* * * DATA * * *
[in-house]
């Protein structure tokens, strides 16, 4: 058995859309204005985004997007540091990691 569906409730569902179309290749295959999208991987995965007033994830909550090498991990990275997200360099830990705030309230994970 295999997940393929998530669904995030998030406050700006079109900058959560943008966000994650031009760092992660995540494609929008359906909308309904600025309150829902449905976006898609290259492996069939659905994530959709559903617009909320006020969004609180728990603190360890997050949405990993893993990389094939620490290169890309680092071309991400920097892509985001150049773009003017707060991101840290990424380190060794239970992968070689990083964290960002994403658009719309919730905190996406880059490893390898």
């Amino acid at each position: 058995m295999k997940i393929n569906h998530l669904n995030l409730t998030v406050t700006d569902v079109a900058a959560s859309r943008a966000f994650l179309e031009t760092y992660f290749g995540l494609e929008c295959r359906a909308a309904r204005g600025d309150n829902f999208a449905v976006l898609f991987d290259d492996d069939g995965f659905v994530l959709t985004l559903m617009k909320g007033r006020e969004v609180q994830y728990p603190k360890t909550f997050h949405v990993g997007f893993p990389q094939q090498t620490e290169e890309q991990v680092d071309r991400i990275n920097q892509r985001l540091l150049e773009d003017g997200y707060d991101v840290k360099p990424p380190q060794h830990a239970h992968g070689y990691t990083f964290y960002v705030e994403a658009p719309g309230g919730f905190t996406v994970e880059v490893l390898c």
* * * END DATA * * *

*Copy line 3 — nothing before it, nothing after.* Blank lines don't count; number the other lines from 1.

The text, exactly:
């Amino acid at each position: 058995m295999k997940i393929n569906h998530l669904n995030l409730t998030v406050t700006d569902v079109a900058a959560s859309r943008a966000f994650l179309e031009t760092y992660f290749g995540l494609e929008c295959r359906a909308a309904r204005g600025d309150n829902f999208a449905v976006l898609f991987d290259d492996d069939g995965f659905v994530l959709t985004l559903m617009k909320g007033r006020e969004v609180q994830y728990p603190k360890t909550f997050h949405v990993g997007f893993p990389q094939q090498t620490e290169e890309q991990v680092d071309r991400i990275n920097q892509r985001l540091l150049e773009d003017g997200y707060d991101v840290k360099p990424p380190q060794h830990a239970h992968g070689y990691t990083f964290y960002v705030e994403a658009p719309g309230g919730f905190t996406v994970e880059v490893l390898c």